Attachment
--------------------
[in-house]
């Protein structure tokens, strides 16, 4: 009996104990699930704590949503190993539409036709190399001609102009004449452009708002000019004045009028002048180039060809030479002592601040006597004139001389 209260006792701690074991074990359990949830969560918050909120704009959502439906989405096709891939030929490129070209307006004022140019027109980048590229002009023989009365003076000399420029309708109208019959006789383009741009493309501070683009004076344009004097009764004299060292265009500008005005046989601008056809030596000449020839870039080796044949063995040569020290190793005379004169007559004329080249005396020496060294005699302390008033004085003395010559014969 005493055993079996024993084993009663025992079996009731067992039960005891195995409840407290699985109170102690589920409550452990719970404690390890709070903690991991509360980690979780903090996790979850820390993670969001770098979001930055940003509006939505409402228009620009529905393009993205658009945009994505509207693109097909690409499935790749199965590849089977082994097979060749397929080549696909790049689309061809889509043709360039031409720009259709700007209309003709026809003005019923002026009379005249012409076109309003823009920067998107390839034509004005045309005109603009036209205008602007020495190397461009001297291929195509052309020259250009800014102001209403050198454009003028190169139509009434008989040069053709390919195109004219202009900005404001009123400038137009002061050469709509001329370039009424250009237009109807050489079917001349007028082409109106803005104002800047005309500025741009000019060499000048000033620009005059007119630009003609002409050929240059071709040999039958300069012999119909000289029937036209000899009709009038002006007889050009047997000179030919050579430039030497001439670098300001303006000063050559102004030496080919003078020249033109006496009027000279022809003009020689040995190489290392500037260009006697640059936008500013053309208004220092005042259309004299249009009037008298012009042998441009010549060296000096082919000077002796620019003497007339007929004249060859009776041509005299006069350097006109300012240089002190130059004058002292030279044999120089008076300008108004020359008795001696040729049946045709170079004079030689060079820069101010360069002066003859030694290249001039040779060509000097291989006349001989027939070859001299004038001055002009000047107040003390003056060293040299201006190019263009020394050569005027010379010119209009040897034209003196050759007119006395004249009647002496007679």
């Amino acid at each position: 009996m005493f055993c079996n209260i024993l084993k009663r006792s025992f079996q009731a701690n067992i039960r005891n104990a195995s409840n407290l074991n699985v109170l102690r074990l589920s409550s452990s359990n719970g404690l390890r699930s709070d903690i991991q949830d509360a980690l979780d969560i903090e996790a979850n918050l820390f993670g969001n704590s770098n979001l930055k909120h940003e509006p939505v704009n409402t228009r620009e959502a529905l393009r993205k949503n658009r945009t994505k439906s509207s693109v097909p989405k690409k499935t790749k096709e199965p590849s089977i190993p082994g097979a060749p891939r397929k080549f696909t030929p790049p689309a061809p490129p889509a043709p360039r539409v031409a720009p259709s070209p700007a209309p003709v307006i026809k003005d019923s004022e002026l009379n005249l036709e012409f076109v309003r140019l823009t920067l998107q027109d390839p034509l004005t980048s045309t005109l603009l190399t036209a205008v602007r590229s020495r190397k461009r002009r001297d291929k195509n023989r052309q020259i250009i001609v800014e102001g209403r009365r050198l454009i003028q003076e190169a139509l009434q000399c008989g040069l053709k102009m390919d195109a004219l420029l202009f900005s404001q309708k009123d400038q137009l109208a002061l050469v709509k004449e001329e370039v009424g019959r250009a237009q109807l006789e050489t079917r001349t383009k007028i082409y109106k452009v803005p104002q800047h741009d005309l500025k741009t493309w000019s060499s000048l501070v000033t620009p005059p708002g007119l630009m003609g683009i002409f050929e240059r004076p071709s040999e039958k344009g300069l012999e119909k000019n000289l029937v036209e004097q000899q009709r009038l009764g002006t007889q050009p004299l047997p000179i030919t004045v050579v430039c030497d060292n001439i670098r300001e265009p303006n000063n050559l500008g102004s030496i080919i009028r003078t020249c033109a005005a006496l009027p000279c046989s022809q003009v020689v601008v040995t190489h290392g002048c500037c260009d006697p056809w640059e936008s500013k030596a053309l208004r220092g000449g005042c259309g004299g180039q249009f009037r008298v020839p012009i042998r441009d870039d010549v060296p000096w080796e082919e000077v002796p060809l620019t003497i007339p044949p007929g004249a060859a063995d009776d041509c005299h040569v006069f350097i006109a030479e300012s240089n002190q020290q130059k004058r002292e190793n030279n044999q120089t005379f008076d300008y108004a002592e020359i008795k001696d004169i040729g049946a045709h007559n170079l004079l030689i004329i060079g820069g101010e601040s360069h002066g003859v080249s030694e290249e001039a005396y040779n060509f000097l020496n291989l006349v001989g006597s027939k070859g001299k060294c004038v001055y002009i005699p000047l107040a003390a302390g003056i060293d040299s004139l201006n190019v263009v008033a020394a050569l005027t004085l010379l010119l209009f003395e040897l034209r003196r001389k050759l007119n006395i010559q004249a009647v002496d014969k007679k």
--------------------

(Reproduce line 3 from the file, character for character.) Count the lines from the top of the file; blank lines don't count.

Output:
């Amino acid at each position: 009996m005493f055993c079996n209260i024993l084993k009663r006792s025992f079996q009731a701690n067992i039960r005891n104990a195995s409840n407290l074991n699985v109170l102690r074990l589920s409550s452990s359990n719970g404690l390890r699930s709070d903690i991991q949830d509360a980690l979780d969560i903090e996790a979850n918050l820390f993670g969001n704590s770098n979001l930055k909120h940003e509006p939505v704009n409402t228009r620009e959502a529905l393009r993205k949503n658009r945009t994505k439906s509207s693109v097909p989405k690409k499935t790749k096709e199965p590849s089977i190993p082994g097979a060749p891939r397929k080549f696909t030929p790049p689309a061809p490129p889509a043709p360039r539409v031409a720009p259709s070209p700007a209309p003709v307006i026809k003005d019923s004022e002026l009379n005249l036709e012409f076109v309003r140019l823009t920067l998107q027109d390839p034509l004005t980048s045309t005109l603009l190399t036209a205008v602007r590229s020495r190397k461009r002009r001297d291929k195509n023989r052309q020259i250009i001609v800014e102001g209403r009365r050198l454009i003028q003076e190169a139509l009434q000399c008989g040069l053709k102009m390919d195109a004219l420029l202009f900005s404001q309708k009123d400038q137009l109208a002061l050469v709509k004449e001329e370039v009424g019959r250009a237009q109807l006789e050489t079917r001349t383009k007028i082409y109106k452009v803005p104002q800047h741009d005309l500025k741009t493309w000019s060499s000048l501070v000033t620009p005059p708002g007119l630009m003609g683009i002409f050929e240059r004076p071709s040999e039958k344009g300069l012999e119909k000019n000289l029937v036209e004097q000899q009709r009038l009764g002006t007889q050009p004299l047997p000179i030919t004045v050579v430039c030497d060292n001439i670098r300001e265009p303006n000063n050559l500008g102004s030496i080919i009028r003078t020249c033109a005005a006496l009027p000279c046989s022809q003009v020689v601008v040995t190489h290392g002048c500037c260009d006697p056809w640059e936008s500013k030596a053309l208004r220092g000449g005042c259309g004299g180039q249009f009037r008298v020839p012009i042998r441009d870039d010549v060296p000096w080796e082919e000077v002796p060809l620019t003497i007339p044949p007929g004249a060859a063995d009776d041509c005299h040569v006069f350097i006109a030479e300012s240089n002190q020290q130059k004058r002292e190793n030279n044999q120089t005379f008076d300008y108004a002592e020359i008795k001696d004169i040729g049946a045709h007559n170079l004079l030689i004329i060079g820069g101010e601040s360069h002066g003859v080249s030694e290249e001039a005396y040779n060509f000097l020496n291989l006349v001989g006597s027939k070859g001299k060294c004038v001055y002009i005699p000047l107040a003390a302390g003056i060293d040299s004139l201006n190019v263009v008033a020394a050569l005027t004085l010379l010119l209009f003395e040897l034209r003196r001389k050759l007119n006395i010559q004249a009647v002496d014969k007679k």